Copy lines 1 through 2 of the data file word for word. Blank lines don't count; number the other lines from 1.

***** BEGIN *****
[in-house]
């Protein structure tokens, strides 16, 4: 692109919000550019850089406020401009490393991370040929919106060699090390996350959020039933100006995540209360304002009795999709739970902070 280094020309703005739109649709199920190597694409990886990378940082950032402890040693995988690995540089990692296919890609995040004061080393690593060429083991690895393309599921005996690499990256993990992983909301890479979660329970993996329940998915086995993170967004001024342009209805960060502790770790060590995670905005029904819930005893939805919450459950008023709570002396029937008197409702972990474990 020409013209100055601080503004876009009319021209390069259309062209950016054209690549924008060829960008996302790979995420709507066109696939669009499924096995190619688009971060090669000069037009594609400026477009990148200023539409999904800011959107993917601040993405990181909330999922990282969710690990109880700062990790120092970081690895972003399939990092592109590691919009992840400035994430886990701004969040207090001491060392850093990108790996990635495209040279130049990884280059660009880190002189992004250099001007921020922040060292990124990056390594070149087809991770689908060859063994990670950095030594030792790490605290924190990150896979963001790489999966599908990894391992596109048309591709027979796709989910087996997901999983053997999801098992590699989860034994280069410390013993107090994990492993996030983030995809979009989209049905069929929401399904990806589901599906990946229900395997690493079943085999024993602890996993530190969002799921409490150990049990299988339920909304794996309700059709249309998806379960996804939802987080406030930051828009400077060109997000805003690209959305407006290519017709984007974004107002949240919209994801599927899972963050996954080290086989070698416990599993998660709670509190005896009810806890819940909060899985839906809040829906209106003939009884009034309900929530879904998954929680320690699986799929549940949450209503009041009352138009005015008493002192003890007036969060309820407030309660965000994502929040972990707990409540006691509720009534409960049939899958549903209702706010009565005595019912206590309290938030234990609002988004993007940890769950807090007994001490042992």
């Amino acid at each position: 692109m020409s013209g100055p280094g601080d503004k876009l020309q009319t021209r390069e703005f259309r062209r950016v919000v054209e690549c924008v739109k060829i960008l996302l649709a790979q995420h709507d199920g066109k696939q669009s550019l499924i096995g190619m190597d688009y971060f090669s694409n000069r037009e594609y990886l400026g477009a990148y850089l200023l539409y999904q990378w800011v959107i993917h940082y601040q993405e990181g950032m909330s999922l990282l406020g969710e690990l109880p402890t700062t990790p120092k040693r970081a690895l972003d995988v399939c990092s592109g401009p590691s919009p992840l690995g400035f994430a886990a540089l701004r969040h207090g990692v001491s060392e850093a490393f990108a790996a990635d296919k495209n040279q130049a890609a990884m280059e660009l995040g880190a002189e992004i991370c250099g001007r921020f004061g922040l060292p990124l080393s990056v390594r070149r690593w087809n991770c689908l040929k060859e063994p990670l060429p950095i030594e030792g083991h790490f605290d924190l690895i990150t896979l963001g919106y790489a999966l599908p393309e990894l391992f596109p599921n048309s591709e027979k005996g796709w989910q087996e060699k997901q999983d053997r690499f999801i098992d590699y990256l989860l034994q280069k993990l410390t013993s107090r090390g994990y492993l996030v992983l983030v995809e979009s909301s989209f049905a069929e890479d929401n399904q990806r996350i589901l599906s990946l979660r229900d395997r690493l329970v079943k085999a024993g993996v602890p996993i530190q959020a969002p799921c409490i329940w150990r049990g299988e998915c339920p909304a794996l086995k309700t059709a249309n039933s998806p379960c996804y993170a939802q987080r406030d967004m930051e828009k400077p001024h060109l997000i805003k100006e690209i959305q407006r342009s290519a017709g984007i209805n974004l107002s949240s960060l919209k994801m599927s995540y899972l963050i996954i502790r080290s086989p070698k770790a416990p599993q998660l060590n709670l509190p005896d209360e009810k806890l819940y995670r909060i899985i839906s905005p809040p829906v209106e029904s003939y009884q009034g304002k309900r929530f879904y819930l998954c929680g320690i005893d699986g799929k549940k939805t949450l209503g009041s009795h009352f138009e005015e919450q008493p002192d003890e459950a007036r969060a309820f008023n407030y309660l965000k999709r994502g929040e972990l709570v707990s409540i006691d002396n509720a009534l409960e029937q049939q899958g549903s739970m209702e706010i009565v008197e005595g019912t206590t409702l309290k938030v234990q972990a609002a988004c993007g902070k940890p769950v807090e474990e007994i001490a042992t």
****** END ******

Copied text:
[in-house]
């Protein structure tokens, strides 16, 4: 692109919000550019850089406020401009490393991370040929919106060699090390996350959020039933100006995540209360304002009795999709739970902070 280094020309703005739109649709199920190597694409990886990378940082950032402890040693995988690995540089990692296919890609995040004061080393690593060429083991690895393309599921005996690499990256993990992983909301890479979660329970993996329940998915086995993170967004001024342009209805960060502790770790060590995670905005029904819930005893939805919450459950008023709570002396029937008197409702972990474990 020409013209100055601080503004876009009319021209390069259309062209950016054209690549924008060829960008996302790979995420709507066109696939669009499924096995190619688009971060090669000069037009594609400026477009990148200023539409999904800011959107993917601040993405990181909330999922990282969710690990109880700062990790120092970081690895972003399939990092592109590691919009992840400035994430886990701004969040207090001491060392850093990108790996990635495209040279130049990884280059660009880190002189992004250099001007921020922040060292990124990056390594070149087809991770689908060859063994990670950095030594030792790490605290924190990150896979963001790489999966599908990894391992596109048309591709027979796709989910087996997901999983053997999801098992590699989860034994280069410390013993107090994990492993996030983030995809979009989209049905069929929401399904990806589901599906990946229900395997690493079943085999024993602890996993530190969002799921409490150990049990299988339920909304794996309700059709249309998806379960996804939802987080406030930051828009400077060109997000805003690209959305407006290519017709984007974004107002949240919209994801599927899972963050996954080290086989070698416990599993998660709670509190005896009810806890819940909060899985839906809040829906209106003939009884009034309900929530879904998954929680320690699986799929549940949450209503009041009352138009005015008493002192003890007036969060309820407030309660965000994502929040972990707990409540006691509720009534409960049939899958549903209702706010009565005595019912206590309290938030234990609002988004993007940890769950807090007994001490042992």